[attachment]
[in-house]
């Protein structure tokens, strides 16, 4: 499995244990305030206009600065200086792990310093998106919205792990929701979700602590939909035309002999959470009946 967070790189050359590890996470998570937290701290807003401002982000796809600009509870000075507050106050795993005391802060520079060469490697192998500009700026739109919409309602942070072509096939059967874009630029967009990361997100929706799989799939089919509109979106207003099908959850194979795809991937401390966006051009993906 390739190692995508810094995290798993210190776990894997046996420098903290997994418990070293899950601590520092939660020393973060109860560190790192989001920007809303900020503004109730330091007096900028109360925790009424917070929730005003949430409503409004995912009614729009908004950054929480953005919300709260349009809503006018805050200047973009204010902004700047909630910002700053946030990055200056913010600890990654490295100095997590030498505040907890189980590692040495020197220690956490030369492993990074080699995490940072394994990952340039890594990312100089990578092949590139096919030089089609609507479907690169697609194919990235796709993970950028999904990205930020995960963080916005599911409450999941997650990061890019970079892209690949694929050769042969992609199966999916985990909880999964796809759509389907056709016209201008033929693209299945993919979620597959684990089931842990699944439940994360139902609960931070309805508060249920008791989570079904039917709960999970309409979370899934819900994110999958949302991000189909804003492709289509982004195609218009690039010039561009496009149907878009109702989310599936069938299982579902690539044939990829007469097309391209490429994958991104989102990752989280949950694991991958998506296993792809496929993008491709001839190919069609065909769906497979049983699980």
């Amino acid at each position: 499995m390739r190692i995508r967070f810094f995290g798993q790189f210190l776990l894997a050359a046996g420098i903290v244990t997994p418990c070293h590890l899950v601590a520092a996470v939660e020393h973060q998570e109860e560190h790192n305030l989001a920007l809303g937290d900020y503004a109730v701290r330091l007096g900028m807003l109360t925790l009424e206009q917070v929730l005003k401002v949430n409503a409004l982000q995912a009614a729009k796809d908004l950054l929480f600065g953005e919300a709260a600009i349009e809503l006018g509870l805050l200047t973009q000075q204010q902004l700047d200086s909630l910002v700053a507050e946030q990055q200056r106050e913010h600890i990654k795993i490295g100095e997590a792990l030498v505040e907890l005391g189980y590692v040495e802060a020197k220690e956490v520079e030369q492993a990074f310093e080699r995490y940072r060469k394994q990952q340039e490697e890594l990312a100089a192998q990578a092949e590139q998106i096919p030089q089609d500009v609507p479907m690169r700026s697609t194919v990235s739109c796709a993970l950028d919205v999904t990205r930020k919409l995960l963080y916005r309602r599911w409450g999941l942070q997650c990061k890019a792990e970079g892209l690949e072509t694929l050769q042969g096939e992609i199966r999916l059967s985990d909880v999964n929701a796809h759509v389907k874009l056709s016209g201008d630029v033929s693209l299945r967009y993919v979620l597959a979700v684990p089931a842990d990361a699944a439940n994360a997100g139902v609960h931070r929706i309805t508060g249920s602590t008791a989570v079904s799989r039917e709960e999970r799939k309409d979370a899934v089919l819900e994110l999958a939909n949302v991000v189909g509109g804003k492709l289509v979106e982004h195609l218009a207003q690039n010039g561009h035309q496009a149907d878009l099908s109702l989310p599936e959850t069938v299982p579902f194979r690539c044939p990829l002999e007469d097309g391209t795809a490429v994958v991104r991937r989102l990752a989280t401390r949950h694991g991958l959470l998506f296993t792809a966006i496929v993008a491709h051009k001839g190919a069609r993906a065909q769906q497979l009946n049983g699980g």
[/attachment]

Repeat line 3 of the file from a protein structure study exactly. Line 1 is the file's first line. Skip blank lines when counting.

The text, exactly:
């Amino acid at each position: 499995m390739r190692i995508r967070f810094f995290g798993q790189f210190l776990l894997a050359a046996g420098i903290v244990t997994p418990c070293h590890l899950v601590a520092a996470v939660e020393h973060q998570e109860e560190h790192n305030l989001a920007l809303g937290d900020y503004a109730v701290r330091l007096g900028m807003l109360t925790l009424e206009q917070v929730l005003k401002v949430n409503a409004l982000q995912a009614a729009k796809d908004l950054l929480f600065g953005e919300a709260a600009i349009e809503l006018g509870l805050l200047t973009q000075q204010q902004l700047d200086s909630l910002v700053a507050e946030q990055q200056r106050e913010h600890i990654k795993i490295g100095e997590a792990l030498v505040e907890l005391g189980y590692v040495e802060a020197k220690e956490v520079e030369q492993a990074f310093e080699r995490y940072r060469k394994q990952q340039e490697e890594l990312a100089a192998q990578a092949e590139q998106i096919p030089q089609d500009v609507p479907m690169r700026s697609t194919v990235s739109c796709a993970l950028d919205v999904t990205r930020k919409l995960l963080y916005r309602r599911w409450g999941l942070q997650c990061k890019a792990e970079g892209l690949e072509t694929l050769q042969g096939e992609i199966r999916l059967s985990d909880v999964n929701a796809h759509v389907k874009l056709s016209g201008d630029v033929s693209l299945r967009y993919v979620l597959a979700v684990p089931a842990d990361a699944a439940n994360a997100g139902v609960h931070r929706i309805t508060g249920s602590t008791a989570v079904s799989r039917e709960e999970r799939k309409d979370a899934v089919l819900e994110l999958a939909n949302v991000v189909g509109g804003k492709l289509v979106e982004h195609l218009a207003q690039n010039g561009h035309q496009a149907d878009l099908s109702l989310p599936e959850t069938v299982p579902f194979r690539c044939p990829l002999e007469d097309g391209t795809a490429v994958v991104r991937r989102l990752a989280t401390r949950h694991g991958l959470l998506f296993t792809a966006i496929v993008a491709h051009k001839g190919a069609r993906a065909q769906q497979l009946n049983g699980g």